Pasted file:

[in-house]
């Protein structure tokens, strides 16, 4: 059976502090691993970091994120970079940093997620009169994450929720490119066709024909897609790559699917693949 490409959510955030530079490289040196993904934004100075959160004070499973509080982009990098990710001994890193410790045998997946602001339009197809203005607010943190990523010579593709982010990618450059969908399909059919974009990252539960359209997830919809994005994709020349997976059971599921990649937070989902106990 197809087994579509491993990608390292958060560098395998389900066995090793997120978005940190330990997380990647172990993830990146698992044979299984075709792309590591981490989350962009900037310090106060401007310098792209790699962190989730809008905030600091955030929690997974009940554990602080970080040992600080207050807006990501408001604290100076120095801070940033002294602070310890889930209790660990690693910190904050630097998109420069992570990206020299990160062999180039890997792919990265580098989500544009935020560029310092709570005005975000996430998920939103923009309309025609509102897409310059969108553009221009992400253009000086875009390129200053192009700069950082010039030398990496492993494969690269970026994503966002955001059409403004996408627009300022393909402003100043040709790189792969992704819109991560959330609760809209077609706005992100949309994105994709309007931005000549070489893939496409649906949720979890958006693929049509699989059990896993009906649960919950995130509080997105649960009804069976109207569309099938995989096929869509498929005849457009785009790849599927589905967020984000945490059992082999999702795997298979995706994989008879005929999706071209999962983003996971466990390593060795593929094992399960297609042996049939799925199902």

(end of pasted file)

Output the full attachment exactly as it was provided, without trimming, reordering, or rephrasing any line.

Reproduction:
[in-house]
């Protein structure tokens, strides 16, 4: 059976502090691993970091994120970079940093997620009169994450929720490119066709024909897609790559699917693949 490409959510955030530079490289040196993904934004100075959160004070499973509080982009990098990710001994890193410790045998997946602001339009197809203005607010943190990523010579593709982010990618450059969908399909059919974009990252539960359209997830919809994005994709020349997976059971599921990649937070989902106990 197809087994579509491993990608390292958060560098395998389900066995090793997120978005940190330990997380990647172990993830990146698992044979299984075709792309590591981490989350962009900037310090106060401007310098792209790699962190989730809008905030600091955030929690997974009940554990602080970080040992600080207050807006990501408001604290100076120095801070940033002294602070310890889930209790660990690693910190904050630097998109420069992570990206020299990160062999180039890997792919990265580098989500544009935020560029310092709570005005975000996430998920939103923009309309025609509102897409310059969108553009221009992400253009000086875009390129200053192009700069950082010039030398990496492993494969690269970026994503966002955001059409403004996408627009300022393909402003100043040709790189792969992704819109991560959330609760809209077609706005992100949309994105994709309007931005000549070489893939496409649906949720979890958006693929049509699989059990896993009906649960919950995130509080997105649960009804069976109207569309099938995989096929869509498929005849457009785009790849599927589905967020984000945490059992082999999702795997298979995706994989008879005929999706071209999962983003996971466990390593060795593929094992399960297609042996049939799925199902």